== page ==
Raze order must be served on wife as well as husband

by Gary Taylor

State of Wisconsin ex rel Borst v. City of New Richmond
(Wisconsin Court of Appeals, November 14, 2009)

Service of raze order on husband does not constitute service on wife under Wisconsin statute.

A warranty deed lists both Vernon and Carolyn Borst as owners of a commercial building in the City of New Richmond, Wisconsin.  Vernon was personally served with what the parties have construed as a “raze order” from the New Richmond Building Inspector.  The order informed Vernon that his building was being condemned and, because the repairs would be excessive and “not a reasonable option,” Vernon was directed to raze the building and clean up the premises within 120 days. Vernon appealed to the New Richmond Board of Appeals and was given two weeks to remove excess items from his property, and sixty days to return to the Board with an “engineered plan” for repairs to bring the property into compliance.  When Vernon failed to reappear before the Board, his appeal was denied. 

The Borsts argued Carolyn’s due process rights were violated by the City’s failure to serve her with the raze order as required under Wis. Stat. 66.0413(1)(d), which requires service “on the owner of record of the building that is subject to the order or on the owner’s agent.” The trial court found in favor of the city, citing Wis. Stat. 66.0413(1)(e), which provides:  “If a raze order … is recorded with the register of deeds …, the order is considered to have been served, as of the date the raze order is recorded, on any person claiming an interest in the building or the real estate as a result of a conveyance from the owner of record unless the conveyance was recorded before the recording of the raze order.”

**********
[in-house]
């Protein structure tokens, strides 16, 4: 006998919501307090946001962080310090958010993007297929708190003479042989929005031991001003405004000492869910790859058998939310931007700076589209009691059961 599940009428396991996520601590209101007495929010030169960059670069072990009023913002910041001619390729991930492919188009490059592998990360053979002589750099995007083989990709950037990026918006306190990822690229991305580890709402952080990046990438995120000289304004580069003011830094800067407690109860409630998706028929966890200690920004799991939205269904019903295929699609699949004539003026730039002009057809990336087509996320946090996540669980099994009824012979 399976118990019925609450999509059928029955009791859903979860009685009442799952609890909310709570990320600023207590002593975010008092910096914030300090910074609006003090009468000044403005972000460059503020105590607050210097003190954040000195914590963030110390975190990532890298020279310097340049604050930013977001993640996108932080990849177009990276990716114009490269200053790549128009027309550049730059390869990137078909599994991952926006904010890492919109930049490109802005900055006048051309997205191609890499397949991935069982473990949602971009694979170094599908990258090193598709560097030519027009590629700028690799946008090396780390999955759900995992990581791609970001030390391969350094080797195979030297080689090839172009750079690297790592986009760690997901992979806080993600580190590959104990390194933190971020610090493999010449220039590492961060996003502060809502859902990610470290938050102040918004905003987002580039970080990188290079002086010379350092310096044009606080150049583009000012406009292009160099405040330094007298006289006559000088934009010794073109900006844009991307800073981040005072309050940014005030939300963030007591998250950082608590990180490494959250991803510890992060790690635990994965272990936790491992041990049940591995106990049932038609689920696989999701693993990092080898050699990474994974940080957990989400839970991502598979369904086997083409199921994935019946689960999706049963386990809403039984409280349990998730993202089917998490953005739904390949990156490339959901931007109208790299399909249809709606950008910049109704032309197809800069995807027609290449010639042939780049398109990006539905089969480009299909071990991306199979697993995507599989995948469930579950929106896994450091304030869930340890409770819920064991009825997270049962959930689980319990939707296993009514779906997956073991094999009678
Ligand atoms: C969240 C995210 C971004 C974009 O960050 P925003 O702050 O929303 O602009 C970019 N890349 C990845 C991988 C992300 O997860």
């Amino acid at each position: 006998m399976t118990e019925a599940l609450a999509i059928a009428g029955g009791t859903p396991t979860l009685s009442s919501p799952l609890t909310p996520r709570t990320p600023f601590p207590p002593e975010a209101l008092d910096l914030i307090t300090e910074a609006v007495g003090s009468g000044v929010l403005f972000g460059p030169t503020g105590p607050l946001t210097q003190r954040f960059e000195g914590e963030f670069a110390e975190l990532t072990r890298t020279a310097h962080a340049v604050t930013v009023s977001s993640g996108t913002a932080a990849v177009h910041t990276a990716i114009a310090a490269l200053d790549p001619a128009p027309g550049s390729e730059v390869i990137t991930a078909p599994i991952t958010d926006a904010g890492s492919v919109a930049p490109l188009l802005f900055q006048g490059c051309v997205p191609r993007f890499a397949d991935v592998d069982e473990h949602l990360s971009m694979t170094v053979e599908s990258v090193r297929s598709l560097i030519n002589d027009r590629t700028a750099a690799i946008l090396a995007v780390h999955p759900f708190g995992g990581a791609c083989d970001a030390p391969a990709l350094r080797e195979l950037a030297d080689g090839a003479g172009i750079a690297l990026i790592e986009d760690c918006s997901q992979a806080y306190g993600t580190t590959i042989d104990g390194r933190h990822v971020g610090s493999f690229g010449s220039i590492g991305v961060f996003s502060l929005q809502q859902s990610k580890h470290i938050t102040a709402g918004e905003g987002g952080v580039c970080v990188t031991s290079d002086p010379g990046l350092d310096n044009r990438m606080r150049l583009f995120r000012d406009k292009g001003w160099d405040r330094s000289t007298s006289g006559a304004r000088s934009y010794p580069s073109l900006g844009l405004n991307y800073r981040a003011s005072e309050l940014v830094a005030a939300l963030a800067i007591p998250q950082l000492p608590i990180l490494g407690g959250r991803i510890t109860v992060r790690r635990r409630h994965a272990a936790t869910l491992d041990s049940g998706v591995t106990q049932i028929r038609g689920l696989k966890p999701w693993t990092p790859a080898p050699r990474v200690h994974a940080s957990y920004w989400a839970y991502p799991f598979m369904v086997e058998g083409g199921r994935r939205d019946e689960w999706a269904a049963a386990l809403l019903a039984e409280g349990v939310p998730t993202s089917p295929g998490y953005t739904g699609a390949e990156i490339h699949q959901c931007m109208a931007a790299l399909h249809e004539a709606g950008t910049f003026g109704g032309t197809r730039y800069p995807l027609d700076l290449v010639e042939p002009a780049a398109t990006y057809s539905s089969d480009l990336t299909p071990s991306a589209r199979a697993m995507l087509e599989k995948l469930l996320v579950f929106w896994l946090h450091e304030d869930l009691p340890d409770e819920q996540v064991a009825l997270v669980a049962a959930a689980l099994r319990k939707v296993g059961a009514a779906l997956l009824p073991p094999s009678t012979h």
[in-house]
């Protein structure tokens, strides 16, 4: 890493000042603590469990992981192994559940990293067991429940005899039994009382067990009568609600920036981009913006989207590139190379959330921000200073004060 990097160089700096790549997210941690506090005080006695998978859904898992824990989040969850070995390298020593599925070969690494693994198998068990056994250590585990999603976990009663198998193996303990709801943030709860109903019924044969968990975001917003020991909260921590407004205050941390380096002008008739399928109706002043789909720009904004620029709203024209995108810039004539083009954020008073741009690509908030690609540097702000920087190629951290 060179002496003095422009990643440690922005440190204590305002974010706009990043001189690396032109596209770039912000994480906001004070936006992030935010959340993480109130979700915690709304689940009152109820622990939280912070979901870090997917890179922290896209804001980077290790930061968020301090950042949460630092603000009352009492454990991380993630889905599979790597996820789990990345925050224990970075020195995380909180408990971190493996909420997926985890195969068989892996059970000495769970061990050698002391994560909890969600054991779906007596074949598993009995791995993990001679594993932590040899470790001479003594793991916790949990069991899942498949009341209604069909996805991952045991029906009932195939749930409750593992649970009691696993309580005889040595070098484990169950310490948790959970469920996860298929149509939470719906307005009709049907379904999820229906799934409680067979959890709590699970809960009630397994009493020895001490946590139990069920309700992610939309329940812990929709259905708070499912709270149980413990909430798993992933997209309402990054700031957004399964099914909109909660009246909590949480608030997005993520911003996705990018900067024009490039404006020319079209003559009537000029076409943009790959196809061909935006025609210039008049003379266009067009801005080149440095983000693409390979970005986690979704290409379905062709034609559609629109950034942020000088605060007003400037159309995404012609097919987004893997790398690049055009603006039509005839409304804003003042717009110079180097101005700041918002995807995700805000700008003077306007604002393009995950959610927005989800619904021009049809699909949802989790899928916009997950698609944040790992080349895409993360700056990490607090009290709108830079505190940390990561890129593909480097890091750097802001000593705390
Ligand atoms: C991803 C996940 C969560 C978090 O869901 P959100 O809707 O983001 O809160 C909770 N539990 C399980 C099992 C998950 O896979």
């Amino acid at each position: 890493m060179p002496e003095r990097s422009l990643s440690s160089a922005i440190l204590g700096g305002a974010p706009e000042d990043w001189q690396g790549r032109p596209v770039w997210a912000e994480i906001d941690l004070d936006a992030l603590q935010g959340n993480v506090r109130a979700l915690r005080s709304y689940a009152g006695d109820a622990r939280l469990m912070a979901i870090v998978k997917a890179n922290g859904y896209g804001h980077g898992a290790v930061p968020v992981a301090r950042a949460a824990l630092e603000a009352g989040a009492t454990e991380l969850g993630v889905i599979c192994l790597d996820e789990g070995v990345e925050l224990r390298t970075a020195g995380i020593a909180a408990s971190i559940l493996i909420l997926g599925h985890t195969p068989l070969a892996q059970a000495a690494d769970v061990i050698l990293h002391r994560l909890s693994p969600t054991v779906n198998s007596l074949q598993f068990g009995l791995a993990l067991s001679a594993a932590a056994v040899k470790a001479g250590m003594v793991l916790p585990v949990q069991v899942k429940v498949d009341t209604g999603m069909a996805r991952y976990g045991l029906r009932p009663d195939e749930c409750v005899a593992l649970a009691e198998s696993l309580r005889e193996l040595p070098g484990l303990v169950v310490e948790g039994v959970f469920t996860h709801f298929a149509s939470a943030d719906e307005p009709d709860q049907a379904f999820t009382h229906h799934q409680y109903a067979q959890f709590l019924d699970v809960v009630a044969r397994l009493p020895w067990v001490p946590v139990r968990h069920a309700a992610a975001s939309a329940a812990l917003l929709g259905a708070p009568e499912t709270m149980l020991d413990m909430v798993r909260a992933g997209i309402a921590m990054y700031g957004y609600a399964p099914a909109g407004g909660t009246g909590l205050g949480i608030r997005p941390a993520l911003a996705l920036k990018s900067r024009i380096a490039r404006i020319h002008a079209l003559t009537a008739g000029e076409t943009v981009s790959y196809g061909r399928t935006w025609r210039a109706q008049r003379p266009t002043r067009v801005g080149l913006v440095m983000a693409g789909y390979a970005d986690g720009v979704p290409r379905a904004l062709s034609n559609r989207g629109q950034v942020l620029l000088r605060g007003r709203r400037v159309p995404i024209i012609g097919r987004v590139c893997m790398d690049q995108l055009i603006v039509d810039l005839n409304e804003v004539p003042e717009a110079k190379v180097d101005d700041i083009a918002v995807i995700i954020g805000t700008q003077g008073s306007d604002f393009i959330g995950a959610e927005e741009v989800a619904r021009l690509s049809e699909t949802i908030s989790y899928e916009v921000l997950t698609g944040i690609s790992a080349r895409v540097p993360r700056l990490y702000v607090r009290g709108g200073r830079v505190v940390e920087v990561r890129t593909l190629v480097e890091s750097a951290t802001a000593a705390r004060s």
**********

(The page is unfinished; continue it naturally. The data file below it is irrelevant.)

The Wisconsin Court of Appeals interpreted this subsection differently, so as to only apply in situations where a conveyance is made from the owner of record during condemnation proceedings.  Since that was not the case here the city could not rely on the notice filed recorded with the register of deeds.  Furthermore, the Court of Appeals found that personal service on Vernon could not be construed as service on Carolyn.  Constructive notice will not suffice, and the Wisconsin Supreme Court has previously held that a marital relationship did not make the husband an agent authorized to accept service of summons on behalf of his wife.  The Court of Appeals reversed the lower court and remand the matter with directions to vacate the raze order.

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